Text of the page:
Kids run the kitchen with Illinois Junior Chefs
August 23, 2018
By Beth Peralta
Even picky eaters who walk into a kitchen with Illinois Junior Chefs end up surprising themselves – and their families – when they leave excited to prepare healthy meals at home.
“We heard a lot of ‘I don’t like this vegetable’ at the beginning of class,” said Erin Maxwell, a University of Illinois Extension community worker in Clay County. “We made veggie dip and brought carrots, cucumbers, and bell peppers for dipping. One of the girls said, ‘I hate carrots, but I will try them.’ She ate two of them! Many other children tried different vegetables and found they really liked them – even though they initially thought differently.”
Illinois Junior Chefs is an award-winning program developed by University of Illinois Extension’s Illinois Nutrition Education Programs (INEP) in 2015. More than eight in ten participants say they improve their cooking skills and feel more successful in the kitchen, and three in four say they have a greater appreciation for fruits, vegetables, and healthy eating after completing the series.
“We created Illinois Junior Chefs because we saw a need for providing more hands-on cooking experience in addition to the nutrition education piece in our youth programming,” said Vicki Rowe, curriculum and training coordinator for INEP. Children aged 8 to 13 years old can enroll in the ten-hour series, which typically takes place over five days. INEP team members lead the hands-on classes with assistance in select counties from Illinois 4-H teen teachers.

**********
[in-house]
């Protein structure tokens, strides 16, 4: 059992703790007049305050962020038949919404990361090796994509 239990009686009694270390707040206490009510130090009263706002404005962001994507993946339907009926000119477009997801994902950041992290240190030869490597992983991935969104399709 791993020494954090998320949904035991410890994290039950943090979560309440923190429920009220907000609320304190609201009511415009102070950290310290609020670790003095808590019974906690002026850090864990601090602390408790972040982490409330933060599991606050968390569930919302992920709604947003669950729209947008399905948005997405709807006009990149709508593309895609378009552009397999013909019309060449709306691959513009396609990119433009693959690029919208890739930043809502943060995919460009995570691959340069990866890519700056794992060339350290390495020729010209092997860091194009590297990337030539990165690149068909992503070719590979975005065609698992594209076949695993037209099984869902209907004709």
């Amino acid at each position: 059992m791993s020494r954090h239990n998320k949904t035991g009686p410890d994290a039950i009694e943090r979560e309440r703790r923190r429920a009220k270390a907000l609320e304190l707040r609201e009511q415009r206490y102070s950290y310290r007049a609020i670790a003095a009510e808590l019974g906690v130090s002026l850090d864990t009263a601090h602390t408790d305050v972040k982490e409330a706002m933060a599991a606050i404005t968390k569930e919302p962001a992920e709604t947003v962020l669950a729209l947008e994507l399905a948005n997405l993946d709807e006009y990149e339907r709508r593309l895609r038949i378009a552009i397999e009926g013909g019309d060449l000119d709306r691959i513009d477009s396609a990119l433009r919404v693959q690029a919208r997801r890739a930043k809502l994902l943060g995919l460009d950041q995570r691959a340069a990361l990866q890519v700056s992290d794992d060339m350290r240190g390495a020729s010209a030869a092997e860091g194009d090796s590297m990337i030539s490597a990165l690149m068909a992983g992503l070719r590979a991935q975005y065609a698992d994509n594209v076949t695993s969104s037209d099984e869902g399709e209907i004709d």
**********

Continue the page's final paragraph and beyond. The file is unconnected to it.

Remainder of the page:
Each class focused on a nutrition topic using MyPlate food groups and an important kitchen skill, such as measuring liquid and dry ingredients, using a knife, or cracking an egg. Classes prepared one to two recipes each day to bring together the nutrition topic and practice newly learned skills. For example, during the lesson focused on protein and cracking eggs, classes cooked recipes such as Huevos Rancheros and Eggs-actly Right Eggs. At the end of the series, they received a cookbook featuring many recipes to share with their families at home.
Jessica Metcalfe, research coordinator for Illinois Junior Chefs, says the program creates a statistically significant impact on youths’ ability to perform all skills assessed: using a peeler, using a grater, cracking eggs, measuring, and mixing.
A father of two attendees said, “They love the recipes and cookbooks [from the classes]. They cooked and devoured the Summer Chili, and made lists of groceries to try more recipes at home.”
By collaborating with outside organizations and offering the classes at the local Extension offices, Illinois Junior Chefs hasreached over 4,000 youth participants at over 150 locations since the beginning of 2018. One of the program’s partners said, “We’ve received extremely positive feedback from both youth and parents, and are looking forward to providing Illinois Junior Chefs to the families we serve for years to come.”
For more information about Illinois Junior Chefs, please contact Vicki Rowe at firstname.lastname@example.org.
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